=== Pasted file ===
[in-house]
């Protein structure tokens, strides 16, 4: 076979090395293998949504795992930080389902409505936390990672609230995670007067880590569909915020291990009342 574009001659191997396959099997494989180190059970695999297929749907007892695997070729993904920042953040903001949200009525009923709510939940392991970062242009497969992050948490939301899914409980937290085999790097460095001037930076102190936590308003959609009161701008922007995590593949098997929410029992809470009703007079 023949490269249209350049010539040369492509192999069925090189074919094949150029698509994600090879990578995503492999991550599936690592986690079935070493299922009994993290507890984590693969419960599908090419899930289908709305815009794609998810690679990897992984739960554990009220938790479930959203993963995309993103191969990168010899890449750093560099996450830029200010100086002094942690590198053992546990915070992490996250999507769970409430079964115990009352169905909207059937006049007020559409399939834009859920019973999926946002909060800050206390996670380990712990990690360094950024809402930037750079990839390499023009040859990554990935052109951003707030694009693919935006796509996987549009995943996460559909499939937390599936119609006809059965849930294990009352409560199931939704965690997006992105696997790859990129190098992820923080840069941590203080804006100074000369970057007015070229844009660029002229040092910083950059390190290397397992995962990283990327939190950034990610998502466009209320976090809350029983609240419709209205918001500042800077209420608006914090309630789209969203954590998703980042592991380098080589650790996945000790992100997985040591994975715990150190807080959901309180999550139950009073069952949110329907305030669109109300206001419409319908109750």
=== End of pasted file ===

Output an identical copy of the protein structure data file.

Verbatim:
[in-house]
């Protein structure tokens, strides 16, 4: 076979090395293998949504795992930080389902409505936390990672609230995670007067880590569909915020291990009342 574009001659191997396959099997494989180190059970695999297929749907007892695997070729993904920042953040903001949200009525009923709510939940392991970062242009497969992050948490939301899914409980937290085999790097460095001037930076102190936590308003959609009161701008922007995590593949098997929410029992809470009703007079 023949490269249209350049010539040369492509192999069925090189074919094949150029698509994600090879990578995503492999991550599936690592986690079935070493299922009994993290507890984590693969419960599908090419899930289908709305815009794609998810690679990897992984739960554990009220938790479930959203993963995309993103191969990168010899890449750093560099996450830029200010100086002094942690590198053992546990915070992490996250999507769970409430079964115990009352169905909207059937006049007020559409399939834009859920019973999926946002909060800050206390996670380990712990990690360094950024809402930037750079990839390499023009040859990554990935052109951003707030694009693919935006796509996987549009995943996460559909499939937390599936119609006809059965849930294990009352409560199931939704965690997006992105696997790859990129190098992820923080840069941590203080804006100074000369970057007015070229844009660029002229040092910083950059390190290397397992995962990283990327939190950034990610998502466009209320976090809350029983609240419709209205918001500042800077209420608006914090309630789209969203954590998703980042592991380098080589650790996945000790992100997985040591994975715990150190807080959901309180999550139950009073069952949110329907305030669109109300206001419409319908109750």